Less than a year after the appointment of a health IT czar and only a month into 2005, health IT has seen its share of good news.
Response to health IT czar David Brailers request for feedback on his national health information network has been enthusiastic. The Office of the National Coordinator for Health Information Technology has received hundreds of responses. In addition, eight large technology companies have pledged support for nonproprietary standards that can serve as a common language. IBM, Intel, Microsoft, Oracle, Accenture, Cisco, Hewlett-Packard and Computer Sciences all decided that cooperation is a better bet than competition. They even recommended setting up a non-profit group, with board members appointed by HHS (Health and Human Services), to mediate any disputes.
Also last month, a report was published in Health Affairs estimating that a fully interoperable system of electronic medical records could generate $78 billion of health care savings annually by increasing efficiency and curbing duplicate procedures. The numbers do assume that the systems will be a breeze to interface and free of bugs. Still, the rosy scenario does not include savings from improved health care and fewer medical errors.
Even President Bush came back with renewed zeal, pledging to find $50 million in health IT funding for 2005 to replace a request that didnt make it into the final budget passed last year, and to more than double the funding in 2006.
Brailers new boss, HHS Secretary Michael Levitt, spent part of his first day in office by his side, announcing upcoming electronic prescribing standards for Medicare. Fully implemented, electronic prescribing could cut errors caused by bad handwriting and make sure that a given prescription was in line with safety recommendations for a particular patient. It could alert doctors that a new drug could be dangerous if taken alongside other prescriptions or could remind a doctor to recommend a flu shot or other preventive care.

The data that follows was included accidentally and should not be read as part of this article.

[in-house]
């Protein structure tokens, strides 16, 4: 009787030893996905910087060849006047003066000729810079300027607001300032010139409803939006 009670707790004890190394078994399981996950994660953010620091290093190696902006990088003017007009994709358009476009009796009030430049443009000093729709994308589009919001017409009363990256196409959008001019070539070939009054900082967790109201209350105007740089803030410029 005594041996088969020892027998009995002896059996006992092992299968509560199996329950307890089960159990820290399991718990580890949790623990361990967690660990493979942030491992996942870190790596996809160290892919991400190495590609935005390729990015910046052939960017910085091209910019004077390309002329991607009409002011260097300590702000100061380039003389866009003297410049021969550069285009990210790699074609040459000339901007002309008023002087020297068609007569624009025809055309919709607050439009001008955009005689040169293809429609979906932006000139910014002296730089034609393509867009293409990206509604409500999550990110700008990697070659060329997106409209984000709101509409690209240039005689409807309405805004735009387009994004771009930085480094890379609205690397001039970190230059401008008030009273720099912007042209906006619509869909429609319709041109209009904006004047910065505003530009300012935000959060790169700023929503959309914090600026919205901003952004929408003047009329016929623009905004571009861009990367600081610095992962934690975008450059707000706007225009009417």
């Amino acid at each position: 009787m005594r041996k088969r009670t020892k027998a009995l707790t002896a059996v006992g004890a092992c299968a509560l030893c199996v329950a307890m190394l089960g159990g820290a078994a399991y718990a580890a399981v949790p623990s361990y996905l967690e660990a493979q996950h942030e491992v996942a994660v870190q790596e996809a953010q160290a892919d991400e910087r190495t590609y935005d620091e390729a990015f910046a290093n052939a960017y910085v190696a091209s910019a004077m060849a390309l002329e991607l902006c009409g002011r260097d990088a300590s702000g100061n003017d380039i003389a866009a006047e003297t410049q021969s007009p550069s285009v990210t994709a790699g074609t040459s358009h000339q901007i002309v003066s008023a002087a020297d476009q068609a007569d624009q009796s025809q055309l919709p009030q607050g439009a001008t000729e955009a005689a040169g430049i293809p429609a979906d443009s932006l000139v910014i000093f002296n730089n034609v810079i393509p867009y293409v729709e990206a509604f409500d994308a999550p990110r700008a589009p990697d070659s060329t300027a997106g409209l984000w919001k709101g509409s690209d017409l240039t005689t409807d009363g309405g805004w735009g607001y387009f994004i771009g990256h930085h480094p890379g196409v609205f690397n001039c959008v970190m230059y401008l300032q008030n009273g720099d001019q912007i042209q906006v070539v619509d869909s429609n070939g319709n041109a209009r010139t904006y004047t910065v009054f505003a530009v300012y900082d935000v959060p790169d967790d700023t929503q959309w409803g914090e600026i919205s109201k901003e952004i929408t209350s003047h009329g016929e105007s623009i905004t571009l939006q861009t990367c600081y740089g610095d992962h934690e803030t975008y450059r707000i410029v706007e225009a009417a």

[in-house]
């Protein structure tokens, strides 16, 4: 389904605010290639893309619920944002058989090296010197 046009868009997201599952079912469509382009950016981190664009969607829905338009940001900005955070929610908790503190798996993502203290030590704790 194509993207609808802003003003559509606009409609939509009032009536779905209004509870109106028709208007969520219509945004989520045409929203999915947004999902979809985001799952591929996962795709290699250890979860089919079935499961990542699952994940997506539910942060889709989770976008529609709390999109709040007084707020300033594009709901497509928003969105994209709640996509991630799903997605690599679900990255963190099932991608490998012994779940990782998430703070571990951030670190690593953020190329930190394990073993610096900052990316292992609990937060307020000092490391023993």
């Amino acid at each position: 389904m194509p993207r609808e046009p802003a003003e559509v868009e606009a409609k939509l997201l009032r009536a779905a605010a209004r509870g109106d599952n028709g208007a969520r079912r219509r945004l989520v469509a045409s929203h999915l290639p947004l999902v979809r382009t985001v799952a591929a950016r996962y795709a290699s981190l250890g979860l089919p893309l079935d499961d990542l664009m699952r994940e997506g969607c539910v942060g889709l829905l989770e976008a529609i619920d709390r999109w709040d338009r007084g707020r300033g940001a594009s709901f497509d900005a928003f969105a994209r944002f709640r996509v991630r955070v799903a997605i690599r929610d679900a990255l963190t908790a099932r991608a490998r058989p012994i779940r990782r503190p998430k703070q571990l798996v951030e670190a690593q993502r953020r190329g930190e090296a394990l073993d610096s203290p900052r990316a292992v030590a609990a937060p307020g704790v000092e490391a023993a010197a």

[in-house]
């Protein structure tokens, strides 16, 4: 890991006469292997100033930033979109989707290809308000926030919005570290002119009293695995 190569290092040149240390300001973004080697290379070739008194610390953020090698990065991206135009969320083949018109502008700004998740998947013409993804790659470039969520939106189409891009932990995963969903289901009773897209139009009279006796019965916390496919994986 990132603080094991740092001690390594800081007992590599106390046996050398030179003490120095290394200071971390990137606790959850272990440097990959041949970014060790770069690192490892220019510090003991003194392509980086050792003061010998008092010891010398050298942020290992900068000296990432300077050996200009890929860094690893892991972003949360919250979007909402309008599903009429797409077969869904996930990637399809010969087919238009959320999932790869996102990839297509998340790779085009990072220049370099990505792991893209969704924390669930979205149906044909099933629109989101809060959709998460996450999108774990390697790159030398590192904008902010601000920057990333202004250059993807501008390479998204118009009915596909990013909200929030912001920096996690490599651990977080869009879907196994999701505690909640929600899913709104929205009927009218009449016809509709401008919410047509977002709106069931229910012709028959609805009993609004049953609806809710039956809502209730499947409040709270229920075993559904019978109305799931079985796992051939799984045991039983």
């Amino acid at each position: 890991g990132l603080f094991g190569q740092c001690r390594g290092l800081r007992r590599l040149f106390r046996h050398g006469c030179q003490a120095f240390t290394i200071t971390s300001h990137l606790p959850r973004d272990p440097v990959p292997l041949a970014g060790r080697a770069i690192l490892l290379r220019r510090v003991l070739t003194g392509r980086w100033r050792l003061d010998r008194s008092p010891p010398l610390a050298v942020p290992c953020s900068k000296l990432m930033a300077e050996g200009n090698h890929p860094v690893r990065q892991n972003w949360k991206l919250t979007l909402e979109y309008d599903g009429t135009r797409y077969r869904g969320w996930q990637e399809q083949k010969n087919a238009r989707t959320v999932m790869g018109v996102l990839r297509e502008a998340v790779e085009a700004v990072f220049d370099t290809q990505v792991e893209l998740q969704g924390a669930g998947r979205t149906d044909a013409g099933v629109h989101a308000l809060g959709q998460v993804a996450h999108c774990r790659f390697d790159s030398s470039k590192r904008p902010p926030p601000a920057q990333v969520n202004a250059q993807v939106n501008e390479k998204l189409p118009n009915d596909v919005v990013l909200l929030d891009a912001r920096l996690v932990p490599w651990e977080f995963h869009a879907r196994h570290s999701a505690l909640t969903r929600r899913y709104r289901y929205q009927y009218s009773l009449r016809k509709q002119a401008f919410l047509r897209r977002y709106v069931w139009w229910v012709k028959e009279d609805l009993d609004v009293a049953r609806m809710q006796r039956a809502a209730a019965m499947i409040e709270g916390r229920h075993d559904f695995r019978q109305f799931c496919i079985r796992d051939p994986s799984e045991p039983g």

All this accessible information has a few people worried. In a joke circulating around the Internet, a middle-aged man calls to order an all-meat pizza, but is told that his cholesterol level is too high, so he will be sent a broccoli soy-cheese version instead. When he tries to use a coupon for free soda, he is informed that the offer only applies to households in which no one has diabetes.
Deborah Peel, chairman of the Appeal for Patient Privacy Foundation, thinks a national health information network could very well marginalize patients who fear that their personal information could be shared without their consent or that their consent could be coerced. In an e-mail to eWEEK.com, she said that as a psychiatrist she had seen banks and employers use patients medical records to make lending and hiring decisions. Insurance companies have used them to deny benefits and coverage.
In a statement sent to Brailers office, her organization stated, “Patients will avoid treatment, lie, omit information, use aliases, and seek totally private black-market health care” to avoid disclosure of sensitive conditions. The organization goes on to recommend against blanket consents for future content of medical records, and that even possession of a medical record without consent should be considered a crime.
Peel also said that HIPAA (Health Insurance Portability and Accountability Act) provided little protection, “The Bush administration flipped the HIPAA privacy rule into a disclosure rule, where patients cannot control any routine uses of their medical records.”
Both Brailer and health information technology organizations maintain that patients should be able to view their medical records and have control over the information they contain. But the choice between having an inaccurate medical record and one that leaves a patient susceptible to discrimination is not one that a free and healthy society should force its citizens to make.
Instituting safeguards in how medical data is used is essential but insufficient. Patients must also believe that these safeguards are working and that they are safer with an electronic medical record than without one.
I welcome your thoughts on how to make sure that happens. Please e-mail me at firstname.lastname@example.org.
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